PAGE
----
Karen O’Connor prepared her horses for the Fair Hill CCI a bit differently than usual this year. She didn’t ride them.
But this tactic paid off surprisingly well with a big lead after dressage in the CCI*** aboard Mandiba. O’Connor scored 39.6 on a cold, wet Friday afternoon in Elkton, Md., Oct. 16, to go to the top of the leaderboard over Thursday’s leader, John Williams with Sweepea Dean (42.6), and Mara Dean aboard Nicki Henley (43.6).
A broken scapula and three broken ribs from a motorbike accident at the Five Points Horse Trials (N.C.) in early September has kept O’Connor earthbound for much of the past five weeks.
Fortunately, she has a strong team behind her, and her husband David kept Mandiba going, while Phillip Dutton competed him. Assistant trainer Lauren Kieffer pitched in as well, riding Allstar, whom Karen rode to 12th place after dressage in the two-star at Fair Hill.
“When you’ve been with a horse for a long time you tend not to notice some of the things that might need work. It’s been nice for me to be more of a student for awhile,” said Karen.
She was able to get back in the tack on the 10-year-old Thoroughbred at the beginning of October.
“It’s been a while since I’ve sat in this position, so I’m kind of excited,” said Karen of her winning dressage test. However, she explained that at this point in “Doodle’s” career, she’s most focused on building his confidence after refusals at the 2008 Olympic Games and a fall at the Burghley CCI**** (England) this fall.
Williams and Dean agreed that a blue ribbon wasn’t their highest priority for the weekend.
“I had been trying to sell him since I wasn’t competing,” said Williams of Sweepea Dean. “Not too many people were interested in looking at him because he hadn’t done anything lately.”
Williams, who keeps a busy schedule designing and building cross-country courses around the United States, said that Sweepea Dean wasn’t getting the attention he deserved. “I feel like I’ve let him down a little bit,” he confessed.
Fortunately, the 10-year-old Thoroughbred cross is laid back and tries hard, according to Williams. So the chill temperatures and electric atmosphere weren’t a challenge for him.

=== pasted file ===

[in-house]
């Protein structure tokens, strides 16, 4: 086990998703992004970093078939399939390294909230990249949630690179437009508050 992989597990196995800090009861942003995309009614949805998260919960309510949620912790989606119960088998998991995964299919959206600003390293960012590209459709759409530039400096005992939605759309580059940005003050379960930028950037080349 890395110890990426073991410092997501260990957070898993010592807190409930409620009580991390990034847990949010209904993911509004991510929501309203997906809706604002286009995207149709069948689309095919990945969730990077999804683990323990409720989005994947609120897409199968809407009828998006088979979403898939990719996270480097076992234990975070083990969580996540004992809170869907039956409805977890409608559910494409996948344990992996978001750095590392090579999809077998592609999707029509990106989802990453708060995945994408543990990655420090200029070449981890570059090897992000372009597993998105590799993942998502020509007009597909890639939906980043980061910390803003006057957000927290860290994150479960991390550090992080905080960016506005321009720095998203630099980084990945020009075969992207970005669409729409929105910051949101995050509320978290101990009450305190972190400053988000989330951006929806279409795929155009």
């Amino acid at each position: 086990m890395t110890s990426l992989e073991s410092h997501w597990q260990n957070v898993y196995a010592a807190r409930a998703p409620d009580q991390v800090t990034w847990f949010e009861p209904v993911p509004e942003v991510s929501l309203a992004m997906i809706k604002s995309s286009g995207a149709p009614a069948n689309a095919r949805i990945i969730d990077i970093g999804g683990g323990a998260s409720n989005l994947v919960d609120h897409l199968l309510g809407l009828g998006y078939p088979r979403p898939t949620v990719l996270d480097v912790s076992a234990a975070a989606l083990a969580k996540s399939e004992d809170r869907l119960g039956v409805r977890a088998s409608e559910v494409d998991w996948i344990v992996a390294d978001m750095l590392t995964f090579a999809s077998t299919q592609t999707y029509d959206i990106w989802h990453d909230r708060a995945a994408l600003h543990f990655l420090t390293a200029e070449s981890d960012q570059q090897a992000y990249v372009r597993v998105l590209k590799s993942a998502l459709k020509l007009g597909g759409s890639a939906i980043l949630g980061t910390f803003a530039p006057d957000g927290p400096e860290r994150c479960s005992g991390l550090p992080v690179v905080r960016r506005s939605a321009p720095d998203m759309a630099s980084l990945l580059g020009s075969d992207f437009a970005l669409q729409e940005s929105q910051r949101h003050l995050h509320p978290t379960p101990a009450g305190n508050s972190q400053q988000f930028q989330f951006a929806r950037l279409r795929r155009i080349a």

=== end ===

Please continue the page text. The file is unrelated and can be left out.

“I wish it was a little colder and windier,” said Williams with a laugh. He thought the course would hold up well in most places to the rain that’s been steadily falling for the past two days, but he won’t aim to make time.
“This horse is rather green. I didn’t come here trying to light the world on fire. I expected to canter around not too quickly tomorrow anyway, so maybe this will slow everyone down to where I was going to be anyway,” he joked.
Dean and Nicki Henley are on the rebound from an injury in 2007 at the Pan American Games, so making time on cross-country won’t be on Dean’s agenda either.
“I came to get a qualifying score,” she said. “It’s just great to be riding him. He’s such a special horse. He’s not supposed to be back here at all. I’m just appreciative for whatever he does.”
Howard Splashes To The Top
By the time Rebecca Howard stepped into the ring, the last to go in the 73-horse two-star field, there was nary a spectator in sight. The 40-degree temperatures and rain had driven everyone but the judges to seek shelter.
However, Howard used the quiet to her advantage and put in a stellar test aboard Roquefort to take the lead over Leslie Law, who led off the division on Thursday with Hugo Fast, and Kieffer with Ultra Tim.
“My horse was really good. It was a long day, waiting until the very end,” said Howard. “He got a bit nervous in the beginning, but he got better throughout the test.”
Howard has been riding the 11-year-old Dutch Warmblood for more than a year, but this is their first CCI** together.
“On the cross-country, I still feel like I’m just getting to know him,” she said. “Being the very last horse in the two-star, I’m obviously going to be on the watch quite a bit and be very careful about the ground I’m riding over.”
Kieffer’s partnership with Ultra Tim is another fairly new one, as the 10-year-old Thoroughbred was a rescue case just a year ago. His owner Abigail Gille bought him for $700.
“I’m really pleased with him. He’s pretty green,” said Kieffer. He started the year at training level, and she hadn’t intended to do a two-star with him quite so soon.
“He just kind of kept clocking around. He’s a really genuine cross-country horse,” she said.
Cross-country strikes off at 8:30 a.m. tomorrow with the two-star.
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